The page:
[SOLVED] Newly installed Windows only boots if old SSD is plugged in

Jan 3, 2021
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I was using Windows 10 on a SATA SSD. I decided to install Windows 11 on an NVMe using a Windows 11 ISO file that I flashed onto an external drive.

However, I noticed that the Windows 11 installation on my NVMe did not boot up by itself—it would go straight into the BIOS. Now when I want to boot into my NVMe, I need to connect my old SATA SSD to my computer, turn it on, and then select Windows 11 as my boot option (from choices of Win 11 and Win 10).

Why is the UEFI not recognizing my NVMe as a bootable disk even though I can run Windows just fine on it? How do I make it so that it can boot into Windows on its own without my needing to keep the old SSD plugged in?
 
Disk 0 is the old SSD with Windows 10 installed. Disk 1 is the one I am running, the NVMe drive with Windows 11 installed. Being able to create a boot partition manually would be the ideal option for me!
Execute following from elevated command prompt.
diskpart
list disk
select disk 1
list partition
select partition 1
(select 200MB EFI system partition)​
assign letter=H
exit
bcdboot C:\windows /s H: /f UEFI /v
Show screenshot with command output.

If there are no errors, you should be able to disconnect old SSD and boot from new nvme drive.
Make Windows Boot Manager as first option in boot priority in BIOS.

 
Reactions: donutcoffee
Jan 3, 2021
44
2
35
0
I'm guessing you did this install with the old SSD still connected?
This is what happens.
The boot partition exists on the old drive.

Redo the install, with ONLY the new drive connected.
Yes, I think that's what I did. And oh no! Do I need to reinstall windows from scratch? I spent a lot of time setting it up, transferring my files over, and installing my favorite applications :(
 
Jan 3, 2021
44
2
35
0
I'm guessing you did this install with the old SSD still connected?
This is what happens.
The boot partition exists on the old drive.

Redo the install, with ONLY the new drive connected.
I tried to reinstall Windows with only the new drive installed, but it didn't detect that version of windows so I could not do an "upgrade" install. Does that mean I have to format it and then do an install that way?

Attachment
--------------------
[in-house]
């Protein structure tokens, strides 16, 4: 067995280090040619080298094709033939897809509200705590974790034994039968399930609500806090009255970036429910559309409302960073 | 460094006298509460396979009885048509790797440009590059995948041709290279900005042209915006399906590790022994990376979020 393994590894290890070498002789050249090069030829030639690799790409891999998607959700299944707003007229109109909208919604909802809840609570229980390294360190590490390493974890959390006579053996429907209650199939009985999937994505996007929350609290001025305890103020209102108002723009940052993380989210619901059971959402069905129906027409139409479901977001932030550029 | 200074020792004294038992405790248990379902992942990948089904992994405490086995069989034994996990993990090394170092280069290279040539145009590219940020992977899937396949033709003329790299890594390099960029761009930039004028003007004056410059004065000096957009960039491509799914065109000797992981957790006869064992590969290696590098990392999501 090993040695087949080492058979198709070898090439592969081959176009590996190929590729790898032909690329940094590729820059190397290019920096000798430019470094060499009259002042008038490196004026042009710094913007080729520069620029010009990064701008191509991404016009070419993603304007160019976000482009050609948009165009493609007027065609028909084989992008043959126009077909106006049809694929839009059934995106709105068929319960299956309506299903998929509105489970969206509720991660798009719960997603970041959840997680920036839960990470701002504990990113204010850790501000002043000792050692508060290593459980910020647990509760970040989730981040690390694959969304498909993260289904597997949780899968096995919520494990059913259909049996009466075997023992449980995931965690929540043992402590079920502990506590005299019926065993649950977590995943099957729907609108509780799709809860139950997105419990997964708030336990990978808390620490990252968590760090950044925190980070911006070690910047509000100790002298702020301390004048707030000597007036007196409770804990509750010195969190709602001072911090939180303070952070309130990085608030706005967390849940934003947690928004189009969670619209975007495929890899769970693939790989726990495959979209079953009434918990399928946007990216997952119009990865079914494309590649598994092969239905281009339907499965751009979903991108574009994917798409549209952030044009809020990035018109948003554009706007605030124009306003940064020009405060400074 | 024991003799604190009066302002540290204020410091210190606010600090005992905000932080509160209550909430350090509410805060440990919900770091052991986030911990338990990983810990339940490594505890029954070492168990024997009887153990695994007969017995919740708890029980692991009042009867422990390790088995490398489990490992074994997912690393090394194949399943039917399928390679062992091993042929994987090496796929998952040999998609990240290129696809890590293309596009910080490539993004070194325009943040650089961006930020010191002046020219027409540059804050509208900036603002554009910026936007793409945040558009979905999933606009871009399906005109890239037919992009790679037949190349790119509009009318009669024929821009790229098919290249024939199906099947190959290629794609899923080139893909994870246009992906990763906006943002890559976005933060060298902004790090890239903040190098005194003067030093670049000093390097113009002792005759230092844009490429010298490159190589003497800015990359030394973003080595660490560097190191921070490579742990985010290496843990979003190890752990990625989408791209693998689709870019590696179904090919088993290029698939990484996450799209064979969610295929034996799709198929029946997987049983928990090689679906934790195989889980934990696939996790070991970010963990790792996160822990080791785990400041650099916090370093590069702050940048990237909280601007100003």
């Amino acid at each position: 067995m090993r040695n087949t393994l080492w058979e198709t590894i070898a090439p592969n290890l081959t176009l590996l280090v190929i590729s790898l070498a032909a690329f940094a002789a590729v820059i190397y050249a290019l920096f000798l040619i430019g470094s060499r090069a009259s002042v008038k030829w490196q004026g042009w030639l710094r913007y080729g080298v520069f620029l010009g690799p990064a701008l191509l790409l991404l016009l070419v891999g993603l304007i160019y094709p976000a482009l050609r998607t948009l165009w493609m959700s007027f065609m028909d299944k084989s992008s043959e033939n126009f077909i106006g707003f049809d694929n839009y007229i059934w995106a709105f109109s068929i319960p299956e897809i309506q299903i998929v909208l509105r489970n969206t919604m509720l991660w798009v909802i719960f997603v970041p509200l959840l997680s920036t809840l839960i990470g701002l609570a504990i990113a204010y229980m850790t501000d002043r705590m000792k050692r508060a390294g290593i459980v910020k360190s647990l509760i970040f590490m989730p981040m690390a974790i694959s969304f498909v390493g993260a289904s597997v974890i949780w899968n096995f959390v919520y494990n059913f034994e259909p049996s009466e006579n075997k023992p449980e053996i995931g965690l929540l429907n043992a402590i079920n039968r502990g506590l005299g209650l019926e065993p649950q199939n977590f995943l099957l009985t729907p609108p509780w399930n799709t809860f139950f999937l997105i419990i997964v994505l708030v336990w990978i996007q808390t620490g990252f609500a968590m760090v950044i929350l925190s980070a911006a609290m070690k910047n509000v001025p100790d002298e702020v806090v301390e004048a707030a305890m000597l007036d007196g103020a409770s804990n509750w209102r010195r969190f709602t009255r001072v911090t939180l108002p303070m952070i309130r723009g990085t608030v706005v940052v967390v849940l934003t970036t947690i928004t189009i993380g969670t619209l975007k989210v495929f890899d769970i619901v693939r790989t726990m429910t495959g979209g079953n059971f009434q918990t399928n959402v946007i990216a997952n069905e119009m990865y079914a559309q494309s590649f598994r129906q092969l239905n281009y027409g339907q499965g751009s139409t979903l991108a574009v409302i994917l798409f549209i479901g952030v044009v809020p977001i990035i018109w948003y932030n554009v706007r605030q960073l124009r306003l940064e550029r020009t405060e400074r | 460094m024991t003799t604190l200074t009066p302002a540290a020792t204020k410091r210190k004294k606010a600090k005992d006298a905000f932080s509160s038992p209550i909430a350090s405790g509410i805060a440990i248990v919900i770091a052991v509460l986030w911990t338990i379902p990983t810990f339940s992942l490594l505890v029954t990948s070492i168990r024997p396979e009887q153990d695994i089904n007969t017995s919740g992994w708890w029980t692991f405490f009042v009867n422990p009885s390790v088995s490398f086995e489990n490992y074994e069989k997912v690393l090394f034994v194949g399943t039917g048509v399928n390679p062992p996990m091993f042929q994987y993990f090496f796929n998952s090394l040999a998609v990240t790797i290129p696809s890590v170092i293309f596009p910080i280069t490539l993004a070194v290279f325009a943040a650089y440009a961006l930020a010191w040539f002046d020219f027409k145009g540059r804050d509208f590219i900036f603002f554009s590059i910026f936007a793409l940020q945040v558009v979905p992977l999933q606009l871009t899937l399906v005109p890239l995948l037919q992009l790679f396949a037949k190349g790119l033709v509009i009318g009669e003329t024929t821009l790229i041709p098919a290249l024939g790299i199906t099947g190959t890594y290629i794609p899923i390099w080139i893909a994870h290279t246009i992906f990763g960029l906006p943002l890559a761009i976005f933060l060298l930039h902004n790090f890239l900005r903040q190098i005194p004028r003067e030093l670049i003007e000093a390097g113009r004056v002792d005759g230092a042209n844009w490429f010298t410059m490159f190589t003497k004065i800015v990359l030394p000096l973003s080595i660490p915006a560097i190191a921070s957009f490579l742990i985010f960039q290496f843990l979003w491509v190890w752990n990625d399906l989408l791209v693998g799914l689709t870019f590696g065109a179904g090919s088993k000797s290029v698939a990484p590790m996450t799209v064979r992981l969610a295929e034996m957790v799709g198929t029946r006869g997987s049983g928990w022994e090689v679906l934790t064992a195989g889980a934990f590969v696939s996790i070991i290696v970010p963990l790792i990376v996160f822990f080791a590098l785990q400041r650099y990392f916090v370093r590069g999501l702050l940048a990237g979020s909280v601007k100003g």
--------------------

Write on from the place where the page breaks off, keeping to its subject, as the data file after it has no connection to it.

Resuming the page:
USAFRet

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I tried to reinstall Windows with only the new drive installed, but it didn't detect that version of windows so I could not do an "upgrade" install. Does that mean I have to format it and then do an install that way?
Did you boot directly from your USB?

 
Jan 3, 2021
44
2
35
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Did you boot directly from your USB?

So that means I really do reinstall it from scratch? No way to reinstall just the EFI partition?
 
Jan 3, 2021
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The Win 11 is the one that is screwed up?

Yes, reinstall it.
Darn. Is there any way to make it easier, like making a backup first and then restoring from it after reinstallation? Sorry, I'm a noob at Windows and don't really know about any similar procedures. I don't want to reinstall all my applications and re-configure them and customize all my settings all over again 😢
 
Jan 3, 2021
44
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35
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Jan 3, 2021
44
2
35
0
Can you boot to your original C drive?
If so, perhaps you can clone your C drive to the m.2 ssd and proceed from there.
That's a good suggestion although unfortunately I did want a clean start so didn't want to copy stuff off the old drive to the new drive. However I suppose I could clone things from my "old" NVMe to a new NVMe
 
Disk 0 is the old SSD with Windows 10 installed. Disk 1 is the one I am running, the NVMe drive with Windows 11 installed. Being able to create a boot partition manually would be the ideal option for me!
Execute following from elevated command prompt.
diskpart
list disk
select disk 1
list partition
select partition 1
(select 200MB EFI system partition)​
assign letter=H
exit
bcdboot C:\windows /s H: /f UEFI /v
Show screenshot with command output.

If there are no errors, you should be able to disconnect old SSD and boot from new nvme drive.
Make Windows Boot Manager as first option in boot priority in BIOS.

 
Reactions: donutcoffee
Jan 3, 2021
44
2
35
0
Execute following from elevated command prompt.
diskpart
list disk
select disk 1
list partition
select partition 1
(select 200MB EFI system partition)​
assign letter=H
exit
bcdboot C:\windows /s H: /f UEFI /v
Show screenshot with command output.

If there are no errors, you should be able to disconnect old SSD and boot from new nvme drive.
Make Windows Boot Manager as first option in boot priority in BIOS.

Thanks for the suggestion! Here is what I got as my output: www.pastebin.com/fZTZ9irF

As you can see, I'm getting a lot of "Unable to open file" errors
 

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